I assumed that 21 minutes into the chip cooking programme, the timer would alert me to add the scampi for its eight minute cook and they would then both be cooked within the 29 minutes. But that was not the case, the first programme runs through the full time and only then do you add the food to the top tray and press start again which activates the second programme. This meant a total cook time of 37 minutes, which actually ended up being 40 minutes because the scampi needed a little extra time.
The finished meal was nice – crisp juicy scampi and flavoursome chips, although they weren’t quite as crisp as I’d hoped. But the cooking time was much longer than other dual zone air fryers that can be programmed to cook both foods simultaneously.
Making chilli in the Tefal Actifry Genius XL 2-in-1 air fryer
Initially I wanted to make spaghetti bolognese, but the only recipe I could find in the app didn’t fit the bill. It was split into several steps of frying ingredients, adding more and frying some more, and to me this doesn’t really offer any benefits over cooking in a pan on the hob, it’s just as labour intensive.
So I found a recipe for chilli that allowed me to put all the ingredients in the pan and leave it to do its thing. I slightly adapted the recipe to my taste, but otherwise followed the directions. The recipe instructs you to add the ingredients to the pan in a particular order, which I diligently did. But upon switching on the 23 minute auto programme for world food, I noticed that the paddle wasn’t turning.
I left it for five minutes but was worried that my ingredients would be ruined if not stirred, so ended up tipping everything out to check the paddle was correctly set up. However, it still didn’t work, so I switched it over to manual mode and set the timer for 15 minutes. And it was during this time that I eventually read in the instructions that the paddle doesn’t turn at the beginning of this particular programme.
The whole thing was very frustrating. I’d been using the app for the recipe, not scouring the instruction manual. And by tipping all the ingredients out and re-loading them, I’d scuppered the whole process and the point of adding everything in a particular order. But I carried on, because I decided that had I not been using a recipe in the app, I’d have probably added it all in a random order anyway, so I figured it was still a real-life scenario.
After the manual cooking time elapsed, the chilli wasn’t cooked properly so I switched the world food programme back on and let it cook for a further 12 minutes, giving a total cook time of just under 35 minutes. After this, the chilli looked appealing and I thought I’d rescued the meal. Sadly though, on tasting it, the meat was tough and the onions were still crunchy, it was a disappointing result.
I think if you want to make meals like chilli, curry and stew in this air fryer, you’ll need to be prepared for some trial and error. Yes, there are lots of recipes in the app, but many of them are a tad unusual – curry risotto or spicy rabbit anyone? Anyway, I think you’ll be able to create successful meals if you’re willing to persist, but as to whether you’ll get much benefit over cooking on the hob or in a slow cooker, I’m yet to be convinced.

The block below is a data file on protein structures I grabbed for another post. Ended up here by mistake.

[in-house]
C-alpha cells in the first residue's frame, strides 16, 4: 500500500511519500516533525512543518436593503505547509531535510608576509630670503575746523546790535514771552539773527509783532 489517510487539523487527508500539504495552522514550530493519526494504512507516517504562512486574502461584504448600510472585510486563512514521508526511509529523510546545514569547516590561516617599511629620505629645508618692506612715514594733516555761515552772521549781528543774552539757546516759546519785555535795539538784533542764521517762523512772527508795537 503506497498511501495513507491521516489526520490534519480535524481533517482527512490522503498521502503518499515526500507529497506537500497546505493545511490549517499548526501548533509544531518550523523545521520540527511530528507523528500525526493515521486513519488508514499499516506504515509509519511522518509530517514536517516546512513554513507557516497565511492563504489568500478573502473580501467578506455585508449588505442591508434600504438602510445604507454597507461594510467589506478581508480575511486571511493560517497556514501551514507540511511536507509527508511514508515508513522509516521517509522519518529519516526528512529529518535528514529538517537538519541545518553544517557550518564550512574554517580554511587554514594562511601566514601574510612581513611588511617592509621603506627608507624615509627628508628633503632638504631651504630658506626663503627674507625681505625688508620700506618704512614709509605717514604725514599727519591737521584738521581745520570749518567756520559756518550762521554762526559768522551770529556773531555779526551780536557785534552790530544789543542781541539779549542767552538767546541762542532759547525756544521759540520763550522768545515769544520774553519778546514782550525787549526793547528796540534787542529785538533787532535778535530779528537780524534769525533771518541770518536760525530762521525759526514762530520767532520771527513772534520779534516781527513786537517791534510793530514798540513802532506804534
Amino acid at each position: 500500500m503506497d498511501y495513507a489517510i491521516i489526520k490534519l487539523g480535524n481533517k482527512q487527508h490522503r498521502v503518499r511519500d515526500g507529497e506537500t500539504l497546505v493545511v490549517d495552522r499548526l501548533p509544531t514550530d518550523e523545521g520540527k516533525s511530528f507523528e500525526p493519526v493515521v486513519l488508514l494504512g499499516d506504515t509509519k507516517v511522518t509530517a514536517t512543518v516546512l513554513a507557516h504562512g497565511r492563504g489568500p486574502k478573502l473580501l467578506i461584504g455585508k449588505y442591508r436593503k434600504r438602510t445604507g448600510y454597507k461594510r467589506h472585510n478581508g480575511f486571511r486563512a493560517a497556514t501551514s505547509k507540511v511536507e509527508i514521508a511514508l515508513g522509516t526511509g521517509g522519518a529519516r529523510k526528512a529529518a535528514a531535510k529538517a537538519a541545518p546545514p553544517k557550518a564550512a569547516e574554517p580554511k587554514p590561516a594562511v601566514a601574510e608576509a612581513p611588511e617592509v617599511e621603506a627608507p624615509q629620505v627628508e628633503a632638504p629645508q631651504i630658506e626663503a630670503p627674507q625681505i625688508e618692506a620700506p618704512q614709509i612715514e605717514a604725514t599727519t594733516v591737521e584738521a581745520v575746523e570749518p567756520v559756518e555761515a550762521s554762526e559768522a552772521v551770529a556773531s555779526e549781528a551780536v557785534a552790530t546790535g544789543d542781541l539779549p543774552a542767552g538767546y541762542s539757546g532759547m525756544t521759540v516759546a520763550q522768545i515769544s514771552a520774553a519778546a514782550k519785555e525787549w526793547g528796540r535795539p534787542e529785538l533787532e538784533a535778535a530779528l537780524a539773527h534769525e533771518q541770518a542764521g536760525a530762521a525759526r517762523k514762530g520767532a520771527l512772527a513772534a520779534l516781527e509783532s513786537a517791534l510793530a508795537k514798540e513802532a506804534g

Cleaning the Tefal Actifry Genius XL 2-in-1 air fryer
There are quite a few separate parts to wash, but they can go in the dishwasher for easy cleaning. If you don’t have a dishwasher though, everything is non-stick so neither the tray nor the pan is tricky to wash by hand. That said, there are a few areas you have to pay particular attention to, to make sure they don’t become encrusted with food residues. Especially around the handles and inside the central part of the tray. The paddle can be a bit fiddly too if you allow food to become dried on.
How does the Tefal Actifry Genius XL 2-in-1 air fryer compare to other air fryers?
Although this model has a flip-up lid instead of the more common pull-out drawer, the main cooking pan with an attached handle means that in use, it doesn’t feel too different. Not many other air fryers have a viewing window, but even compared to the ones that do, this window on top of the lid gives the perfect view inside so you can check on the browning of your food without opening it up. That is unless you’re cooking on both levels of course, in which case you’ll need to open it up and remove the tray to see the lower level.
The unique stirring paddle means you can pop your chips in and forget about them until the timer goes off, making it a convenient hands-off air fryer. Whereas for best results and even browning in other air fryers you’ll need to give the pan a shake once, if not several times during cooking. The final feature that sets this apart from the rest is the option to cook other dishes such as curries, chilli, stew or stir fry, which is also made possible by the stirring paddle design.
Should you buy the Tefal Actifry Genius XL 2-in-1
Personally, I don’t think I’ll be giving up my drawer style air fryer for this one. But, if you’re the type of person who’ll forget to shake your chips mid-cook and want an air fryer that will cook and stir foods while you forget about it and do other things, this one is definitely worth considering.
It does take a while to figure out all the settings, but if you’re willing to put the time in initially, once you’ve mastered it, you’ll enjoy making the most of dual level air frying to produce complete meals with minimal effort. It’s worth noting though, that you won’t be able to fit large pieces of fish or steak in the top tray, it’s better suited to smaller foods like nuggets, despite being described as XL in the product name.
If you’ve got a particularly rubbish hob, then the ability to cook curries and stews will come in handy, just be prepared to have a little patience and put the time in to perfect cooking this type of recipe.
As an alternative to this air fryer, I'd recommend looking at the Ninja Foodi 5-in-1 Indoor Grill, which is even more versatile and much more user-friendly.
About this review, and our reviewer
Helen McCue is a freelance contributor who trained as a home economist. After starting her career in the food industry, she moved into home appliance reviews, utilising her cooking skills and experience to put all kinds of products to the test, and over the years has reviewed hundreds of home and kitchen appliances for a variety of publications.
Having completely renovated her current house, Helen reviews kitchen appliances from her open-plan kitchen at home in a beautiful Berkshire village. When she’s not working, Helen can be found enjoying the local countryside or dreaming about her next house renovation project.